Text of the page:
Every day you probably pour yourself a glass of water without even thinking about it. What could be more prosaic? It's unlikely that you'd describe it as art.
In the right hands, though, water clearly is art: look at these two amazing images from liquidsculpture.com
All three pictures are essentially the same thing: H2O in different contexts. What makes the latter two art is the craft and the creativity the artist has applied.
There are analogies here to outlining a historical novel. I've spent the past fortnight doing some pretty immersive research into the life and times of Louis XIV and the specifics of the Affair of the Poisons. I'd now say that I'm fairly well-informed on the subject, but I'm still a huge leap away from having a story. What I've been doing so far is filling the glass with water: a necessary step in creating anything more ambitious, but not in itself art.
I need now to arrange the water in a way which gives it pattern and meaning, rather than simply presence. However much I know about the Affair of the Poisons, I don't have a novel--and knowing more won't put me any closer to it. I could write down now a detailed timeline (indeed, I've already done so and no, Aliya, it isn't on a spreadsheet...) of sudden deaths, interrogations and executions, but if I used that to construct a prose narrative I'd do nothing but confuse the reader.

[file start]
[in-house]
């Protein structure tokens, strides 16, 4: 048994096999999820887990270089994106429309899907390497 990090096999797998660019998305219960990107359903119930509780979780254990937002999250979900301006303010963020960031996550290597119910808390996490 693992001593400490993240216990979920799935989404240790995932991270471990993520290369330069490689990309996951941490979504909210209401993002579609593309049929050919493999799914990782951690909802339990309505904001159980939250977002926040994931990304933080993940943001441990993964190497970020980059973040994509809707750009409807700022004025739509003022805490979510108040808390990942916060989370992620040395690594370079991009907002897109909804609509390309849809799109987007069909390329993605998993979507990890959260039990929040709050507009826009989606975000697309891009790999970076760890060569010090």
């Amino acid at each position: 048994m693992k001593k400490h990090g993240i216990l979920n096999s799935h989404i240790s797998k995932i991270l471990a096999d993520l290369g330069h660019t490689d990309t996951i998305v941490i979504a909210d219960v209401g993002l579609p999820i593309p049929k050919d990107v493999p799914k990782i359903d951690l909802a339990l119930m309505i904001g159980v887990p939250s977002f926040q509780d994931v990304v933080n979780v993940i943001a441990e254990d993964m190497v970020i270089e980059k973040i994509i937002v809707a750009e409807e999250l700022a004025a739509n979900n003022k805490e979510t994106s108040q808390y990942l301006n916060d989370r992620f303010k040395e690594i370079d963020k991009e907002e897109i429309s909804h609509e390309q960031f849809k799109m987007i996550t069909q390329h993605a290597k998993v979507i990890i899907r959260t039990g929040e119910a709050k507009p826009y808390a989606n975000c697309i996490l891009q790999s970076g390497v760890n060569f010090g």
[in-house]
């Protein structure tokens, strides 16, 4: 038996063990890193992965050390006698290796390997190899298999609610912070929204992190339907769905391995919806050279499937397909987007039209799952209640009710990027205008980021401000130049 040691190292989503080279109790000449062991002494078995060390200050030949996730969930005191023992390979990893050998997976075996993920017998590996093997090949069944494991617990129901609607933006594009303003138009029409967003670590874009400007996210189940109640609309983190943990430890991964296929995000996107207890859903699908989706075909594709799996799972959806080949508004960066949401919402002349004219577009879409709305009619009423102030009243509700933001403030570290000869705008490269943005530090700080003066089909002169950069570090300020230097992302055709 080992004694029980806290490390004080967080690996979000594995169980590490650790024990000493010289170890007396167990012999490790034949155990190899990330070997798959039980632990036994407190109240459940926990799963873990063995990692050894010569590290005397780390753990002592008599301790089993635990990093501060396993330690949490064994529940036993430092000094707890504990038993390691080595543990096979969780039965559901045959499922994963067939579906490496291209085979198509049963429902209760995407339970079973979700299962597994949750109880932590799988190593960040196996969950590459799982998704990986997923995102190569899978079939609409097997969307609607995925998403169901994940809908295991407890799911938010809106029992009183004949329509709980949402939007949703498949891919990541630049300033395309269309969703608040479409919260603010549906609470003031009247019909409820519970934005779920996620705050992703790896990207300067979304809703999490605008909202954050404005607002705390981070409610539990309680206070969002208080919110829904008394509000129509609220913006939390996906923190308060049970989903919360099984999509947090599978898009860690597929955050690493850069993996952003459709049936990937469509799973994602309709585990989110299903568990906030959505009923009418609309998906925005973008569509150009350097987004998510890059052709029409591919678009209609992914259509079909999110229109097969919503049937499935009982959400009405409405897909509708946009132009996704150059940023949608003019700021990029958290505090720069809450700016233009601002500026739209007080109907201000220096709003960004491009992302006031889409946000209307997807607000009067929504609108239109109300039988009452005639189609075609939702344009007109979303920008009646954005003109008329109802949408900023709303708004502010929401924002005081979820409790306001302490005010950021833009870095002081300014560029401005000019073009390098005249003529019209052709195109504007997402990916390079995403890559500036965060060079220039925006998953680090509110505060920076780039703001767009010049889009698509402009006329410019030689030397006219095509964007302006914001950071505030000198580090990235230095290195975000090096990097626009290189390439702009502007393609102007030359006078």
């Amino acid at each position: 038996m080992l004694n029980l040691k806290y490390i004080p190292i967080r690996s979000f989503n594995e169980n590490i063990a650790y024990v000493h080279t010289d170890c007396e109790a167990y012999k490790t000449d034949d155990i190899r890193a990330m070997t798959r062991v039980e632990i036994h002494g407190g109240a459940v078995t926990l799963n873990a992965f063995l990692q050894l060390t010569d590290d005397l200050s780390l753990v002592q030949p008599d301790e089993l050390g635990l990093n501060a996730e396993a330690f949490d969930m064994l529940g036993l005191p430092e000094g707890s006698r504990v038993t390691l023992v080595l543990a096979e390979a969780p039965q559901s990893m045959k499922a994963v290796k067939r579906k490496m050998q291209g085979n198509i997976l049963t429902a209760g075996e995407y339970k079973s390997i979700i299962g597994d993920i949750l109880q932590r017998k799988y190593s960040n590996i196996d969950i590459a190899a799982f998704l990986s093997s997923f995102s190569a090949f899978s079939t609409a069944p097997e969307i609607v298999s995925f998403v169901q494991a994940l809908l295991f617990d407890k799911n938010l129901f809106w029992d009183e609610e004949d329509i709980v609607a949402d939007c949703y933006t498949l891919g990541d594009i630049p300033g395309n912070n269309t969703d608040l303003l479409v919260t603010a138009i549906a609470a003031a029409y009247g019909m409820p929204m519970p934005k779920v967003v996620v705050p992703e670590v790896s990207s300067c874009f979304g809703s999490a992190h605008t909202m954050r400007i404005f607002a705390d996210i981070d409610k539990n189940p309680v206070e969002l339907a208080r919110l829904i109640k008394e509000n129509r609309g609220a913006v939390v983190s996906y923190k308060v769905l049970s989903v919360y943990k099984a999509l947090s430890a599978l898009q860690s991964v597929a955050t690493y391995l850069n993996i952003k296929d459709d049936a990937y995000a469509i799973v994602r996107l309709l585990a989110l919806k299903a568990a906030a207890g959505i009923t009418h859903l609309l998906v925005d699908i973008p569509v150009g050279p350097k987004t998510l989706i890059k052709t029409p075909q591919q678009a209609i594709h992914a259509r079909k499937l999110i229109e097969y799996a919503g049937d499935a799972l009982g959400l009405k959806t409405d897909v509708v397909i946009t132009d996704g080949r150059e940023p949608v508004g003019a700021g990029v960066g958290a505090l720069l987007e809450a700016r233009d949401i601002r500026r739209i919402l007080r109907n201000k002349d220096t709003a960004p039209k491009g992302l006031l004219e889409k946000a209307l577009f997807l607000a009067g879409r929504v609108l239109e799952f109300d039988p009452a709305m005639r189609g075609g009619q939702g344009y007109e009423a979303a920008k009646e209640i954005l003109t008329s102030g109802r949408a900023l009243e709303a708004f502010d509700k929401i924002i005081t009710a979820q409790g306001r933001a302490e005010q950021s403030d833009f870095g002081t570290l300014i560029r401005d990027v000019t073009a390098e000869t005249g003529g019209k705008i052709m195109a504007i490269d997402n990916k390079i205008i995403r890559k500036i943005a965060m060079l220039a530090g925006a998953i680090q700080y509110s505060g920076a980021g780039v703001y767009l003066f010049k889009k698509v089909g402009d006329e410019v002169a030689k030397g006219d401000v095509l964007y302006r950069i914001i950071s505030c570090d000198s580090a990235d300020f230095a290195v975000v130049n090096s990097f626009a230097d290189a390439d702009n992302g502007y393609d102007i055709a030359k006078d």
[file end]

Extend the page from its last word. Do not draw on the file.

The most difficult part of the writing process for me--and this seems even more the case for historical fiction than fantasy--is moving from the mass of background information to a dramatically satisfying organisation of the material. In other words, the part where we find a story. How many viewpoints will I have? Who will they be - La Reynie, the dogged detective who is investigator, judge and jury? Louvois, his boss, motivated more by a desire to outflank his hated rival Colbert than a quest for justice? Lesage, alchemist, conman, fantasist who finds himself in more trouble than he realises? Madame de Montespan, fading mistress of the king; her life would be so much easier if the beautiful young Mademoiselle de Fontanges was off the scene? Primo Visconti, waspish Italian observer of the court scene who enjoys playing the fortune-teller? The Marquis de Termes, his fortune lost in an earlier scandal who kidnaps an alchemist to make him a new one? Or characters entirely of my own devising?
These are the decisions which will make our story: when our glass of water will take on the outline of sculpture.